For a crash course in how to fuck up the environment, look no further than the Texas Legislature. At the start of this year’s legislative session, lawmakers have introduced a slew of bills with some jaw-droppingly bad environmental ramifications—including bills that would override the EPA’s authority and punish people for filing complaints with the state’s environmental regulatory agency.
It’s no secret that Texas Republicans are committed to protecting fossil fuels at any cost; this is, after all, the state where the major oil and gas regulatory agency is run by a climate denier. Still, even if you expect the least from Texas, some of the bills on deck seem, for lack of a better word, extremely petty. Take Senate Bill 471, which would charge people a fee for filing a complaint with the Texas Commission on Environmental Quality (TCEQ) if the person filing the complaint already has filed three complaints that year that didn’t result in enforcement actions.
The bill’s author, Republican State Senator Drew Springer, claims that the legislation is intended to streamline the TCEQ’s work. But those who are familiar with the complaint process say that argument is in bad faith—and could be disastrous to controlling pollution in one of the world’s biggest oil and gas-producing regions.
“Sometimes, TCEQ doesn’t come out [in response to a complaint] until the conditions have changed, so there’s nothing to see when they get there,” Luke Metzger, executive director at Environment Texas, told Earther. “We’re concerned this would have a chilling effect on people looking to file a complaint. We don’t think this bill is necessary, and it could be really counterproductive.”
One person who knows a lot about filing complaints with the TCEQ is Sharon Wilson, known in some circles as the “methane hunter,” who works with Earthworks in Texas to monitor methane emissions and other pollution on the ground. Wilson estimates that she and her colleagues have filed more than 400 complaints with the agency since 2014. She guessed that just a sliver of the complaints she has made have resulted in enforcement actions from the TCEQ.
If the bill is made into law, Wilson said, it would impact not only her and her colleagues but people around the state who are fighting to have TCEQ notice and do something about rampant pollution in their communities.
“If the sites ever improved, I wouldn’t be making complaints,” Wilson said. “It is very time-consuming to go through the process of making a complaint. People are not going to go through that if the pollution stops. They don’t just wake up one day and think, okay, today after I make my kids lunch and take them to school and work eight hours and take my kid to soccer and come home, after all those things, I think I’ll call the TCEQ.”
The TCEQ bill is still in committee, and there’s no guarantee it will advance to become actual law. But the list of potentially disastrous environmental legislation doesn’t end there. Here’s a quick rundown of other bills on deck this session:
- One bill, HB 33, would ban state agencies from helping federal agencies enforce laws around oil and gas production if those federal laws contradict state laws—a move that would hamstring the EPA and other federal bodies’ ability to regulate the oil and gas industry.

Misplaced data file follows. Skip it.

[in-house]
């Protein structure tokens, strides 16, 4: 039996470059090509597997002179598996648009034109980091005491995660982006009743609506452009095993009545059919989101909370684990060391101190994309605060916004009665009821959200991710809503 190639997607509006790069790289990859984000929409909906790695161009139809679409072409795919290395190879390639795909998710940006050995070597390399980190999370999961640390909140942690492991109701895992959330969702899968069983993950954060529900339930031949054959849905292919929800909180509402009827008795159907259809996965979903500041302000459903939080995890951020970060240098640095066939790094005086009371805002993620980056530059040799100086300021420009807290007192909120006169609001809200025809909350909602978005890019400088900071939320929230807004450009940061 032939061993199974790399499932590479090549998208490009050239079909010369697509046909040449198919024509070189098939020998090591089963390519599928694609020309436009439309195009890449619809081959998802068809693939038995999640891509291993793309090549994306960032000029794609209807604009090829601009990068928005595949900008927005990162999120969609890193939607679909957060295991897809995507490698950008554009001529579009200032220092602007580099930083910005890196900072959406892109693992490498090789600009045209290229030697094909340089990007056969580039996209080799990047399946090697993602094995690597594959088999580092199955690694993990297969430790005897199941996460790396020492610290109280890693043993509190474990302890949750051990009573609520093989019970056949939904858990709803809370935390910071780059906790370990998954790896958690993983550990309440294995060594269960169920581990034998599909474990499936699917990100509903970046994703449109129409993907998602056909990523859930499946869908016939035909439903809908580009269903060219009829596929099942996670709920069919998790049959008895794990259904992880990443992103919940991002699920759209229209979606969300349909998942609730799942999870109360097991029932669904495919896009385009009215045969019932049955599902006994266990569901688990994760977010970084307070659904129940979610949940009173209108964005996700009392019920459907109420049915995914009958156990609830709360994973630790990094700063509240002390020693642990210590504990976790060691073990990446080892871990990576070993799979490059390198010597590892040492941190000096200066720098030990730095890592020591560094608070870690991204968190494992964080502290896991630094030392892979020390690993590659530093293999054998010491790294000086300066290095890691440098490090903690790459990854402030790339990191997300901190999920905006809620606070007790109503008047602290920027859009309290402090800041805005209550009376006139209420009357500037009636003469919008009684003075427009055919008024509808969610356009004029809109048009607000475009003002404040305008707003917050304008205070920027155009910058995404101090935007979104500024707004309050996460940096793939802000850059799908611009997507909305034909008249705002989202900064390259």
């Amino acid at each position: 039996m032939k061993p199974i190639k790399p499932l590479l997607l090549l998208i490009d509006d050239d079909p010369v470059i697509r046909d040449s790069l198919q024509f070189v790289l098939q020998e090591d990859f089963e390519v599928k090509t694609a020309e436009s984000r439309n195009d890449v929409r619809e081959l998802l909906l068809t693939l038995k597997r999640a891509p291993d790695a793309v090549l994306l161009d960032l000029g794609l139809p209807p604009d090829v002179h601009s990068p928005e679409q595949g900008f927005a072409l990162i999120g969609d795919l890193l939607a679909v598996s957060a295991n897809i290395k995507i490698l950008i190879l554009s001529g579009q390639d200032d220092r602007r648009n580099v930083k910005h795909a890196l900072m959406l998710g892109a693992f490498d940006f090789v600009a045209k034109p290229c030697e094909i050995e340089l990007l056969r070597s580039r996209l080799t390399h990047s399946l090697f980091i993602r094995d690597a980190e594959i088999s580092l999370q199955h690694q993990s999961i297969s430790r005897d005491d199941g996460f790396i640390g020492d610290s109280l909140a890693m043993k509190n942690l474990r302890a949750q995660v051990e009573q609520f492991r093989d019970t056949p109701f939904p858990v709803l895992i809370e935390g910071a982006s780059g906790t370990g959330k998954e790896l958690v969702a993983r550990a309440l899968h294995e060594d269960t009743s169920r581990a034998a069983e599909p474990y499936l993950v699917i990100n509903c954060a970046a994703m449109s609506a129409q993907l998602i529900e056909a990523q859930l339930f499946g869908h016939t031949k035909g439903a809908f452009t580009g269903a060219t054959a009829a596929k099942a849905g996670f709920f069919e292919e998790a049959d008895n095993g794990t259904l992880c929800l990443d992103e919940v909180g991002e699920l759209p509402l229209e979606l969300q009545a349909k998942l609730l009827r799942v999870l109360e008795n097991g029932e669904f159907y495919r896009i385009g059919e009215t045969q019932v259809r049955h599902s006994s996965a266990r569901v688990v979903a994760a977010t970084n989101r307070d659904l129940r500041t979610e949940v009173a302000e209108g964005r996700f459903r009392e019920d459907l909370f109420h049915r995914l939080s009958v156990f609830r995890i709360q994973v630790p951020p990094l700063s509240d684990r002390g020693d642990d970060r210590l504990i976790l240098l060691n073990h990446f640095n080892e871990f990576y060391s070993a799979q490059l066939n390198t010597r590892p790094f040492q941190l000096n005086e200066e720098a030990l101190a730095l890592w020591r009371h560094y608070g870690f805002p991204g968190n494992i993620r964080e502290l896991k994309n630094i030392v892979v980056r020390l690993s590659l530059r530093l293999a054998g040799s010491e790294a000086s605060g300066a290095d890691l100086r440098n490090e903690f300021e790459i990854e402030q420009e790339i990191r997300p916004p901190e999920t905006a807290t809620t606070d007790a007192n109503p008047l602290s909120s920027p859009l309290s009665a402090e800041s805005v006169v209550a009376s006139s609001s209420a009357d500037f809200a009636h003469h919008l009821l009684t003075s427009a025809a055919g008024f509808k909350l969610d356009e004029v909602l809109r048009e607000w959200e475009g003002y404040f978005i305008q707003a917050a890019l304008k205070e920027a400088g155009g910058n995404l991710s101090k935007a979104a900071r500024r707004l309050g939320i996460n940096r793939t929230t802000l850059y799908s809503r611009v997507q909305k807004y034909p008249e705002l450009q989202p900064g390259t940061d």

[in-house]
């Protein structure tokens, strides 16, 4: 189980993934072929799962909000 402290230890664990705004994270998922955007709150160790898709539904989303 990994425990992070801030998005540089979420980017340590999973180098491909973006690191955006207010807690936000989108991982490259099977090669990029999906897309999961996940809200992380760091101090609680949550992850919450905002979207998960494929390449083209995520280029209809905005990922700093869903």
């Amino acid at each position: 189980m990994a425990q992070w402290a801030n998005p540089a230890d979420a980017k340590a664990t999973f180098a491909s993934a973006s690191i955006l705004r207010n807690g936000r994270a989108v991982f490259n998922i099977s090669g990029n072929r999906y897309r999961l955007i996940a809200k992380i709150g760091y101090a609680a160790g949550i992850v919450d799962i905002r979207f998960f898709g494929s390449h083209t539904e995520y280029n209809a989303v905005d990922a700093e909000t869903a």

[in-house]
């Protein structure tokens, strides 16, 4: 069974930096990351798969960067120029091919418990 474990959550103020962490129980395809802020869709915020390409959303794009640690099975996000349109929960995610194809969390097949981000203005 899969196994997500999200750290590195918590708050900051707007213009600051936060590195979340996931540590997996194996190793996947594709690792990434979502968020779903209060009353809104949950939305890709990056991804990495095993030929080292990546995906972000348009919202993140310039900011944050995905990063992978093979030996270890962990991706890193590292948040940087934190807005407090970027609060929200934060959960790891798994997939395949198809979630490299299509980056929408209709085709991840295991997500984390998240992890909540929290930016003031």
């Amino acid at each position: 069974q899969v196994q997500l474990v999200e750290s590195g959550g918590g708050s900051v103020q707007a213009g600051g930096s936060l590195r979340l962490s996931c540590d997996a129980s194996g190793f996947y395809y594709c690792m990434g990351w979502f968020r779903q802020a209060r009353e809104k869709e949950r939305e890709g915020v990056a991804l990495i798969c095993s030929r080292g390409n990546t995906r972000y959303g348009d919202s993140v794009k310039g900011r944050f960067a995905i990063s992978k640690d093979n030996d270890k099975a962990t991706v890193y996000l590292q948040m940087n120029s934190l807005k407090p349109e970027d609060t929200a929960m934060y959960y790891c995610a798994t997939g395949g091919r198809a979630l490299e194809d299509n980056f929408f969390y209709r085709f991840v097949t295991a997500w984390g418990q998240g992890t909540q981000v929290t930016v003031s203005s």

- HB 743 preemptively prohibits municipalities or counties from outlawing gas hookups in buildings.
- HB 744 does the same for gas-powered landscaping equipment—a direct response to the city of Dallas considering banning gas-powered lawnmowers as part of its sustainability plan.
- Two bills in the House (HB 820) and Senate (SB 505) set their sights on drivers, creating new (and steep) fees for registering hybrid and electric vehicles.
- HB 1239 prohibits insurers from considering customers’ environmental, social, and governance (ESG) policies when setting rates—a bill that marks the next step in Texas lawmakers’ crusade against ESG measures.
These bills aren’t great news. But what worries Metzger more than restricting complaints to the TCEQ or dings on electric lawnmowers is the suite of bills going through the state Senate that would cripple renewable energy while boosting fossil-fueled power. Lieutenant Governor Dan Patrick has deemed these bills a priority for him this legislative session.
The anti-renewables bills, Metzger said, will move to the Senate floor this week or next, where he says they’ll “likely” be approved and move to the House. Last time the Legislature was in session two years ago, bills with similar anti-renewables provisions died on the House floor.
“Our hope is that they’ll do the same with these bills,” Metzger said. But if they succeed this year, bolstered by Patrick’s support, it could dramatically change the landscape of a state that leads the country in generating wind and solar power.
“This is the one bright spot for Texas climate action, is the incredible growth of wind and solar,” said Metzger. “The projections are just that we’re going to build huge amounts of wind, solar, and battery storage, provided the Legislature doesn’t fuck it up. That would be a huge setback for the planet, if Texas’s renewable energy isn’t allowed to continue to grow.”